Lyon’s Fêtes des Lumières kicked off last Wednesday with more than 30 dazzling projections and light installations colouring the city’s historic centre and parks.
One of the largest events on the French tourism calendar, the four-night extravaganza is expected to attract millions of visitors to the city this week in its first edition since the pandemic began.
The origins of the Fêtes des Lumières date back to 1852, when the residents of Lyon lit up their city with candles to thank the Virgin Mary for her protection from the pandemic - not COVID-19, but a cholera outbreak that was sweeping across France in the 19th century.
To inaugurate a golden statue of Mary overlooking Lyon from the top of Fourvière Hill, on December 8, locals lined their windows with thousands of flickering candles. They started a tradition that continues to light up the city every December to this day.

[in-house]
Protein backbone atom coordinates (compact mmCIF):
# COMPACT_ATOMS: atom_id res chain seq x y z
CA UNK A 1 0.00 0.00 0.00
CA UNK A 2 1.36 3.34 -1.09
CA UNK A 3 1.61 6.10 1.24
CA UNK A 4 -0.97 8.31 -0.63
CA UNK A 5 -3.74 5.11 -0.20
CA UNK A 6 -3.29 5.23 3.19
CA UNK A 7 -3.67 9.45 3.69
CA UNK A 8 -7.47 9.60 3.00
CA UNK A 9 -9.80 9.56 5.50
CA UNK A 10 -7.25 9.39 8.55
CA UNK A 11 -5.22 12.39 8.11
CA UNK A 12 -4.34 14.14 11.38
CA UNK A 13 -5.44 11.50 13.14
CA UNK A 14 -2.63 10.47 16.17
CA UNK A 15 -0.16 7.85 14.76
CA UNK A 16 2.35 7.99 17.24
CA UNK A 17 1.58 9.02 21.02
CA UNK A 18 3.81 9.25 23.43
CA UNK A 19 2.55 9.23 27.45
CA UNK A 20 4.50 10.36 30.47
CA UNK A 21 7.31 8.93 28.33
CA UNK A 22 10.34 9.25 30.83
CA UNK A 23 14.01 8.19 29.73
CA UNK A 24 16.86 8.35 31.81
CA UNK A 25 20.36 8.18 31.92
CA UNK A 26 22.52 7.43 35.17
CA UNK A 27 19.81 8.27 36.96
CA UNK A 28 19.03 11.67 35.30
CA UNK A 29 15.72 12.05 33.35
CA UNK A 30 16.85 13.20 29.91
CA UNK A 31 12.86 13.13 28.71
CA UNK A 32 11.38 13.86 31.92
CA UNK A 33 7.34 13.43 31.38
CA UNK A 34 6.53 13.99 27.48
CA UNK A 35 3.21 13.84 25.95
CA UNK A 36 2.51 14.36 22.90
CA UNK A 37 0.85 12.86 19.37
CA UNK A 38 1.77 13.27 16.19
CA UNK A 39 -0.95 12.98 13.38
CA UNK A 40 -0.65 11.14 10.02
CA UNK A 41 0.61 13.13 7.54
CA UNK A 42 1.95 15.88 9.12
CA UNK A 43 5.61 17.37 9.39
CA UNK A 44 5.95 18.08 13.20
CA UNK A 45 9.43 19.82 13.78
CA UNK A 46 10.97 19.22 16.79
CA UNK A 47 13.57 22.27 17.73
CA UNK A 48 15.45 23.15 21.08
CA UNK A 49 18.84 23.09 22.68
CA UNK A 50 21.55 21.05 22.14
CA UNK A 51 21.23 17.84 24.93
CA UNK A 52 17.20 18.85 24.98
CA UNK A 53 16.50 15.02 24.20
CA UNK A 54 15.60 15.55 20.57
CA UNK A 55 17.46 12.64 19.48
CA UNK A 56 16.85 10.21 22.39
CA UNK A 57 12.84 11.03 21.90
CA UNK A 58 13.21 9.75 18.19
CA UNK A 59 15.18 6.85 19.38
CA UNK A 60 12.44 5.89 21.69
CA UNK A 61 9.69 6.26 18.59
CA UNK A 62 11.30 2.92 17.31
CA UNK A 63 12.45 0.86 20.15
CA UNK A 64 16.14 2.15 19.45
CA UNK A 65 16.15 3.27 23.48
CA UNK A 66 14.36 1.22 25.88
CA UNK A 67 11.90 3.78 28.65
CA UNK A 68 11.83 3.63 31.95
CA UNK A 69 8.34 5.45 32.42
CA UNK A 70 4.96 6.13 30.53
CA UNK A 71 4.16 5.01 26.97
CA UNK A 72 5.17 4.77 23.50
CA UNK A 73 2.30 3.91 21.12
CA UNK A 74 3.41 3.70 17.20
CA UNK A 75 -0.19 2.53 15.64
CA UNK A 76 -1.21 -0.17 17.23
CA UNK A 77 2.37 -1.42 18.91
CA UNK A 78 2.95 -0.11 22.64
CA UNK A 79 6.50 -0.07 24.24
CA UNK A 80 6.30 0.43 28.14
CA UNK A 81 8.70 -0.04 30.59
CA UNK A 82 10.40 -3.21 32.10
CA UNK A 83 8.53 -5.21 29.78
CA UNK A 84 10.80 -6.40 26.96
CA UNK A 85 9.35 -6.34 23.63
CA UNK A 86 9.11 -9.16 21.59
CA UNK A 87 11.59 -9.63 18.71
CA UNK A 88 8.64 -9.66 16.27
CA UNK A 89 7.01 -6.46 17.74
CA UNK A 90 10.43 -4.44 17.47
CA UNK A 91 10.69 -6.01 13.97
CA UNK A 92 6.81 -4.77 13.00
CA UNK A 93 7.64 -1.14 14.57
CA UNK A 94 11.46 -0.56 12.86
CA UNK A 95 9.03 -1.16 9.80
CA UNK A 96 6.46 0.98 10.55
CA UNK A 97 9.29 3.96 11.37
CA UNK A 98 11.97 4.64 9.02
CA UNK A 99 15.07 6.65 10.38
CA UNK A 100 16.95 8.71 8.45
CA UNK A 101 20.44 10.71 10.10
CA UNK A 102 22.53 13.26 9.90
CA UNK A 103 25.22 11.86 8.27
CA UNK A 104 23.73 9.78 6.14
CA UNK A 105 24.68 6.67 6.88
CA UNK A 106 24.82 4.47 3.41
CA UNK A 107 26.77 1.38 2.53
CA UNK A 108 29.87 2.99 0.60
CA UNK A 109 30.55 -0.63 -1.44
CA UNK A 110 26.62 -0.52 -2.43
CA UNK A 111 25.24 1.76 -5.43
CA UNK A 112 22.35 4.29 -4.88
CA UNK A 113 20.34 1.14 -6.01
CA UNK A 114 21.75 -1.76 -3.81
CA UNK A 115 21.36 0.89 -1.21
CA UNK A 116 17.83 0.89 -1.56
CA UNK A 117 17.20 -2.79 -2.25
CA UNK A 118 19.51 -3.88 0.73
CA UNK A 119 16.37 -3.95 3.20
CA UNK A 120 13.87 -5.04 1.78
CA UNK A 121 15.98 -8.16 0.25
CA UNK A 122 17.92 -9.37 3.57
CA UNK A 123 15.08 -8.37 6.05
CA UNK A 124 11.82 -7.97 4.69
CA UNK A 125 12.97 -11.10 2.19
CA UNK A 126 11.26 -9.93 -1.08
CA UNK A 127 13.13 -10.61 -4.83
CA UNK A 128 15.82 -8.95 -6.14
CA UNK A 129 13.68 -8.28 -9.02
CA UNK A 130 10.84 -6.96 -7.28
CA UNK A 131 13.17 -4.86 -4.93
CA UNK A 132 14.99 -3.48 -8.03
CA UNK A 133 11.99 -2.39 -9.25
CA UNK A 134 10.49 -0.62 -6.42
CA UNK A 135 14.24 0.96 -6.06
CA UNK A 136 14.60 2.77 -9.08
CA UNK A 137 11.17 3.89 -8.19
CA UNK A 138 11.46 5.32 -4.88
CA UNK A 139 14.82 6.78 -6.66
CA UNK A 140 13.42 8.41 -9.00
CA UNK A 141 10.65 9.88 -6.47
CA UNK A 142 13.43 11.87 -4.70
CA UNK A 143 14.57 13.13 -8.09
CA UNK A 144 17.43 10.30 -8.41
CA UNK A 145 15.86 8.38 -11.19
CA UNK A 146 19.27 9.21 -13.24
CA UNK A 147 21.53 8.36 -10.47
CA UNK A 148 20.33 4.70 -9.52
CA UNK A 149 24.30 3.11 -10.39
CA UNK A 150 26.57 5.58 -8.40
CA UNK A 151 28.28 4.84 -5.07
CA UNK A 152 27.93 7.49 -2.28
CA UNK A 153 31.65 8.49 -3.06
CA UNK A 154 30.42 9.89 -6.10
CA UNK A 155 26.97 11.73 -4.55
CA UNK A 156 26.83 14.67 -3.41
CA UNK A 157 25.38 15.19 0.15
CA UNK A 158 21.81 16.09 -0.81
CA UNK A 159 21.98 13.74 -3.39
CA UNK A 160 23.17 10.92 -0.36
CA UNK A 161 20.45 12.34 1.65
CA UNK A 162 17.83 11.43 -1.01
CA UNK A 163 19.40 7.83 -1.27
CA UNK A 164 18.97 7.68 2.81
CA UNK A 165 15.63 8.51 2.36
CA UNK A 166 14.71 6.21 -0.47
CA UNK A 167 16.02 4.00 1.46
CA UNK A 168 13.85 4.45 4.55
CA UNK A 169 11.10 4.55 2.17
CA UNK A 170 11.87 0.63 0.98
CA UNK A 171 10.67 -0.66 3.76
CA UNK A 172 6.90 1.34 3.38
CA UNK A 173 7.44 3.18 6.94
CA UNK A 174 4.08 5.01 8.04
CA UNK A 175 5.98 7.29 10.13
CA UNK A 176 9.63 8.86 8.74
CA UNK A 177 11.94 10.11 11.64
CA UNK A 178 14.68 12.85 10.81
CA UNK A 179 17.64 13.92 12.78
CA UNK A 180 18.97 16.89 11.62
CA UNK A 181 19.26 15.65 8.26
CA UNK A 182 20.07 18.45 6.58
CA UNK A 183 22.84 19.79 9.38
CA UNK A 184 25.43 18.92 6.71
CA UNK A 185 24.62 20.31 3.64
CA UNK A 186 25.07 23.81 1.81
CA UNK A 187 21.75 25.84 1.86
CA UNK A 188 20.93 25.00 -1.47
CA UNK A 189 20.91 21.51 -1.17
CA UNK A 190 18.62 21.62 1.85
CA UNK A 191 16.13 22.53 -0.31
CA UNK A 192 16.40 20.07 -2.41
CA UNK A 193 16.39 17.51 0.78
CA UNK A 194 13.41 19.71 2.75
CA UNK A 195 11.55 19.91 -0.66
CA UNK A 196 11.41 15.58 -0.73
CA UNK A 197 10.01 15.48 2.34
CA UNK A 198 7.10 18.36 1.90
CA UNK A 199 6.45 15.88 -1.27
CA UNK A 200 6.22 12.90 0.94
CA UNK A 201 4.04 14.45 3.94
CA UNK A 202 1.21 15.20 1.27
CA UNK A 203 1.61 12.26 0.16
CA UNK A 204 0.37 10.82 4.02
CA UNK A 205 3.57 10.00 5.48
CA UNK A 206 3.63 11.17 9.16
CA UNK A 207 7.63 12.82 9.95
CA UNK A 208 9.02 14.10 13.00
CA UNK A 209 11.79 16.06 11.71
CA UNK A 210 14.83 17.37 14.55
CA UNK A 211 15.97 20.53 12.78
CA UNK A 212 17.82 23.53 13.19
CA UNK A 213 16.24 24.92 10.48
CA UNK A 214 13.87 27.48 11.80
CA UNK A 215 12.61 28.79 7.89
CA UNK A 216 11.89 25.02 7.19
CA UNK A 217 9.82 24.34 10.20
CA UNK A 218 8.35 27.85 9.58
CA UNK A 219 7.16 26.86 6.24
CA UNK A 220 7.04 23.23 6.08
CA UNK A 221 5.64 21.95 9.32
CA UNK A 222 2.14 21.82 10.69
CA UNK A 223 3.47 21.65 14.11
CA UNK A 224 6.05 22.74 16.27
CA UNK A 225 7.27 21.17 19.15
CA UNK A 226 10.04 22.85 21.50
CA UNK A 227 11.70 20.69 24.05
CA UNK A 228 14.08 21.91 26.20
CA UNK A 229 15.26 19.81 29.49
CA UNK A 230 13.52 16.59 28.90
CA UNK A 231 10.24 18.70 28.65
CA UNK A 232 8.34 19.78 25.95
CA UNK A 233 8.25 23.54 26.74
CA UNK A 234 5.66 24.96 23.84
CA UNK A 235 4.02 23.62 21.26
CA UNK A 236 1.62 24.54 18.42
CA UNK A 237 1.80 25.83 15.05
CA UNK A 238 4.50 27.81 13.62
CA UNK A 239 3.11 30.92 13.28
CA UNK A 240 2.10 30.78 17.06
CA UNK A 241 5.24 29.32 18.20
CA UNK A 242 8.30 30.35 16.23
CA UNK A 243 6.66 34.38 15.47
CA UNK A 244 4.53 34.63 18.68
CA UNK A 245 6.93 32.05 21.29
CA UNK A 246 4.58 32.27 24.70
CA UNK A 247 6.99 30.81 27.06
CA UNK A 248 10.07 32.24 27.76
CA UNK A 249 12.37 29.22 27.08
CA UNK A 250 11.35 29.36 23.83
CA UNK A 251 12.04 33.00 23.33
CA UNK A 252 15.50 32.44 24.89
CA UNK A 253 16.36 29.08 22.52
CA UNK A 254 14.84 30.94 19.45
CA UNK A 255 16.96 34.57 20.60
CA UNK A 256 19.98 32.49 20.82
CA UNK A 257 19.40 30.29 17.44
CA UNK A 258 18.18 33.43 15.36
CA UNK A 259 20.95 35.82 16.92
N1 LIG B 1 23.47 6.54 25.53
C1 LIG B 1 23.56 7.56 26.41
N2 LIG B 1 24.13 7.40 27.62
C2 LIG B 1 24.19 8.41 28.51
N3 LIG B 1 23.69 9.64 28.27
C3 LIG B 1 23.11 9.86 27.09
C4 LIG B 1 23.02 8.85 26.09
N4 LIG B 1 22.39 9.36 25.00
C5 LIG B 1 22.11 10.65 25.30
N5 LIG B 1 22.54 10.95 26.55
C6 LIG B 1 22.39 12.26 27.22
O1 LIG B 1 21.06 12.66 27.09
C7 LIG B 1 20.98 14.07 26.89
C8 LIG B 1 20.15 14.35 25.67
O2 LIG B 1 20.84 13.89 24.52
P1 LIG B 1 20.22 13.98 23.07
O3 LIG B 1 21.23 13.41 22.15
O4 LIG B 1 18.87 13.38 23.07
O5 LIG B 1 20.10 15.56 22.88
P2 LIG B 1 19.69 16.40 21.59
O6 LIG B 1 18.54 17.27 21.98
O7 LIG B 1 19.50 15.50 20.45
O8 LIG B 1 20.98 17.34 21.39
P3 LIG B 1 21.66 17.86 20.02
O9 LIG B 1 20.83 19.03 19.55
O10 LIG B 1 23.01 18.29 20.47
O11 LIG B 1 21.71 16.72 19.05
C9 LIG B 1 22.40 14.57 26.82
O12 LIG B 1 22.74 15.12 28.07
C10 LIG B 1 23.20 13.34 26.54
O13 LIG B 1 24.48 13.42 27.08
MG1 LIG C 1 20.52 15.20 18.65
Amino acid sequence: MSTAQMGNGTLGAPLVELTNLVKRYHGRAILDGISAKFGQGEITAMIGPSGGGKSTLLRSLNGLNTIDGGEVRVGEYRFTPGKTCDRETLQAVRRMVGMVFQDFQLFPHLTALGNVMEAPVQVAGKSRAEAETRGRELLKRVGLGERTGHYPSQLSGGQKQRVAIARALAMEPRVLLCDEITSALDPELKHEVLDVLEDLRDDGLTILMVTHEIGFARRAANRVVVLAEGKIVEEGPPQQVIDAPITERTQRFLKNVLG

The 2019 edition of the Fêtes des Lumières saw two million people visit Lyon which has a population of just over 500,000. It is the largest annual event held in the French city which usually welcomes about six million visitors per year.
In recent decades, this local tradition has grown into the spectacle and tourist attraction that it is today. Traffic is cut off from the city centre for four nights every December as tourists and locals walk the streets of Lyon to enjoy the light shows and displays.
With the city of Lyon enforcing mask-wearing and following sanitary protocols, the Fêtes des Lumières installations will be on display every night throughout the city until Saturday, December 11.